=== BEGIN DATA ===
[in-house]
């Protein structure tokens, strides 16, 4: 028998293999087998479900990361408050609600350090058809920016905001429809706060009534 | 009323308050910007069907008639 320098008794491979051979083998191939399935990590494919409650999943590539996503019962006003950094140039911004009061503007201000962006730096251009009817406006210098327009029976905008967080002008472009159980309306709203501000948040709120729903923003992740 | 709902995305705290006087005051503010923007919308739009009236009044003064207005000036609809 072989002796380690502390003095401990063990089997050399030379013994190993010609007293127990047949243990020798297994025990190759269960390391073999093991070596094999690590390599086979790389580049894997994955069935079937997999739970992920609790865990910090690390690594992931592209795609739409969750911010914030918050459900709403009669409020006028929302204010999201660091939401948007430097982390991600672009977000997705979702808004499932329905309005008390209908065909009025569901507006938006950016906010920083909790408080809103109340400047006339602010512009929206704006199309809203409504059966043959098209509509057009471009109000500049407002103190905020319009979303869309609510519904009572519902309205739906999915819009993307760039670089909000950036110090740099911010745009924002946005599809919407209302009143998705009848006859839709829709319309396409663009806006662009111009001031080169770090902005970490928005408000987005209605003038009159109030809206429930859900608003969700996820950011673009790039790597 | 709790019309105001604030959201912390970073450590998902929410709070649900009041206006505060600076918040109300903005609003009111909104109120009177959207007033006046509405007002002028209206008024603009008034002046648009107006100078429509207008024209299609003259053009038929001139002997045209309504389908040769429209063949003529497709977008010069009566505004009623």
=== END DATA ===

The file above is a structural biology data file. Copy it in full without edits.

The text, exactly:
[in-house]
């Protein structure tokens, strides 16, 4: 028998293999087998479900990361408050609600350090058809920016905001429809706060009534 | 009323308050910007069907008639 320098008794491979051979083998191939399935990590494919409650999943590539996503019962006003950094140039911004009061503007201000962006730096251009009817406006210098327009029976905008967080002008472009159980309306709203501000948040709120729903923003992740 | 709902995305705290006087005051503010923007919308739009009236009044003064207005000036609809 072989002796380690502390003095401990063990089997050399030379013994190993010609007293127990047949243990020798297994025990190759269960390391073999093991070596094999690590390599086979790389580049894997994955069935079937997999739970992920609790865990910090690390690594992931592209795609739409969750911010914030918050459900709403009669409020006028929302204010999201660091939401948007430097982390991600672009977000997705979702808004499932329905309005008390209908065909009025569901507006938006950016906010920083909790408080809103109340400047006339602010512009929206704006199309809203409504059966043959098209509509057009471009109000500049407002103190905020319009979303869309609510519904009572519902309205739906999915819009993307760039670089909000950036110090740099911010745009924002946005599809919407209302009143998705009848006859839709829709319309396409663009806006662009111009001031080169770090902005970490928005408000987005209605003038009159109030809206429930859900608003969700996820950011673009790039790597 | 709790019309105001604030959201912390970073450590998902929410709070649900009041206006505060600076918040109300903005609003009111909104109120009177959207007033006046509405007002002028209206008024603009008034002046648009107006100078429509207008024209299609003259053009038929001139002997045209309504389908040769429209063949003529497709977008010069009566505004009623």